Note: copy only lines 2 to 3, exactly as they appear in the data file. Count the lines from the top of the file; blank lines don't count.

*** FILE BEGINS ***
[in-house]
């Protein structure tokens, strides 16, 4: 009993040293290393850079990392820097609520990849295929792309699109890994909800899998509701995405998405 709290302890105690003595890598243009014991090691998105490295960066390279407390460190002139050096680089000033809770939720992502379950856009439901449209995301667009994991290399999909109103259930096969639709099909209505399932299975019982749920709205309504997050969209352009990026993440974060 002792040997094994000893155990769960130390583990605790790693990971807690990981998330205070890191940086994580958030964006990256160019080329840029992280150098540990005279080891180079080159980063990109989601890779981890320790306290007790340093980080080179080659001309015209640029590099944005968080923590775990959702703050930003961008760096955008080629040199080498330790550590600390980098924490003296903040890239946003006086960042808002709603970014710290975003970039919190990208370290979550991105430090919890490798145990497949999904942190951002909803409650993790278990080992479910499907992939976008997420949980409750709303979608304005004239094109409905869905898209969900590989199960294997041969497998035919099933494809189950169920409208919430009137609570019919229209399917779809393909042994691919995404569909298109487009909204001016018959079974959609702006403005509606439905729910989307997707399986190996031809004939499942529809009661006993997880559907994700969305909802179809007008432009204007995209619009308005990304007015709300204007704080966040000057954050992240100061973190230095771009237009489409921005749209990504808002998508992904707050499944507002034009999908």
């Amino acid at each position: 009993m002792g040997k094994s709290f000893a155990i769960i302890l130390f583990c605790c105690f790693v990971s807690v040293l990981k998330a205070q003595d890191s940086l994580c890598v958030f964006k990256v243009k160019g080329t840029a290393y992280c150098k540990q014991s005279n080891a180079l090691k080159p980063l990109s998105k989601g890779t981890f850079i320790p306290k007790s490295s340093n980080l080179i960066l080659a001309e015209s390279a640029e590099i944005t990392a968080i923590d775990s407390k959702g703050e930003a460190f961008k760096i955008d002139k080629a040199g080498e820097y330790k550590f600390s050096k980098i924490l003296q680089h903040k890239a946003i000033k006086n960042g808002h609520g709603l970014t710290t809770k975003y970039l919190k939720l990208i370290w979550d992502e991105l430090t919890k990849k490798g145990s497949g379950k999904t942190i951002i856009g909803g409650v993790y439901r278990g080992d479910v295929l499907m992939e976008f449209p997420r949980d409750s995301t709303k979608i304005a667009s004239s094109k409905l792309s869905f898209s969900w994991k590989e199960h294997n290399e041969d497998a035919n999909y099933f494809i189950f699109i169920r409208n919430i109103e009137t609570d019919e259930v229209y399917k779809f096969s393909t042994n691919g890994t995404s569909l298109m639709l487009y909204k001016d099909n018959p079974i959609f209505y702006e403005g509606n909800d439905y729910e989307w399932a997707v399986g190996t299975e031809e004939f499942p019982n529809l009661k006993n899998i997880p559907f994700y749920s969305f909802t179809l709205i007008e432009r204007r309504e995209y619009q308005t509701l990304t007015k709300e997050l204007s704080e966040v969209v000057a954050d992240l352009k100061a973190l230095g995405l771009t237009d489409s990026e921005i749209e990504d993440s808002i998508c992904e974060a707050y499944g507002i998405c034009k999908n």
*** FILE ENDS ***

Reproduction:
């Protein structure tokens, strides 16, 4: 009993040293290393850079990392820097609520990849295929792309699109890994909800899998509701995405998405 709290302890105690003595890598243009014991090691998105490295960066390279407390460190002139050096680089000033809770939720992502379950856009439901449209995301667009994991290399999909109103259930096969639709099909209505399932299975019982749920709205309504997050969209352009990026993440974060 002792040997094994000893155990769960130390583990605790790693990971807690990981998330205070890191940086994580958030964006990256160019080329840029992280150098540990005279080891180079080159980063990109989601890779981890320790306290007790340093980080080179080659001309015209640029590099944005968080923590775990959702703050930003961008760096955008080629040199080498330790550590600390980098924490003296903040890239946003006086960042808002709603970014710290975003970039919190990208370290979550991105430090919890490798145990497949999904942190951002909803409650993790278990080992479910499907992939976008997420949980409750709303979608304005004239094109409905869905898209969900590989199960294997041969497998035919099933494809189950169920409208919430009137609570019919229209399917779809393909042994691919995404569909298109487009909204001016018959079974959609702006403005509606439905729910989307997707399986190996031809004939499942529809009661006993997880559907994700969305909802179809007008432009204007995209619009308005990304007015709300204007704080966040000057954050992240100061973190230095771009237009489409921005749209990504808002998508992904707050499944507002034009999908």
């Amino acid at each position: 009993m002792g040997k094994s709290f000893a155990i769960i302890l130390f583990c605790c105690f790693v990971s807690v040293l990981k998330a205070q003595d890191s940086l994580c890598v958030f964006k990256v243009k160019g080329t840029a290393y992280c150098k540990q014991s005279n080891a180079l090691k080159p980063l990109s998105k989601g890779t981890f850079i320790p306290k007790s490295s340093n980080l080179i960066l080659a001309e015209s390279a640029e590099i944005t990392a968080i923590d775990s407390k959702g703050e930003a460190f961008k760096i955008d002139k080629a040199g080498e820097y330790k550590f600390s050096k980098i924490l003296q680089h903040k890239a946003i000033k006086n960042g808002h609520g709603l970014t710290t809770k975003y970039l919190k939720l990208i370290w979550d992502e991105l430090t919890k990849k490798g145990s497949g379950k999904t942190i951002i856009g909803g409650v993790y439901r278990g080992d479910v295929l499907m992939e976008f449209p997420r949980d409750s995301t709303k979608i304005a667009s004239s094109k409905l792309s869905f898209s969900w994991k590989e199960h294997n290399e041969d497998a035919n999909y099933f494809i189950f699109i169920r409208n919430i109103e009137t609570d019919e259930v229209y399917k779809f096969s393909t042994n691919g890994t995404s569909l298109m639709l487009y909204k001016d099909n018959p079974i959609f209505y702006e403005g509606n909800d439905y729910e989307w399932a997707v399986g190996t299975e031809e004939f499942p019982n529809l009661k006993n899998i997880p559907f994700y749920s969305f909802t179809l709205i007008e432009r204007r309504e995209y619009q308005t509701l990304t007015k709300e997050l204007s704080e966040v969209v000057a954050d992240l352009k100061a973190l230095g995405l771009t237009d489409s990026e921005i749209e990504d993440s808002i998508c992904e974060a707050y499944g507002i998405c034009k999908n």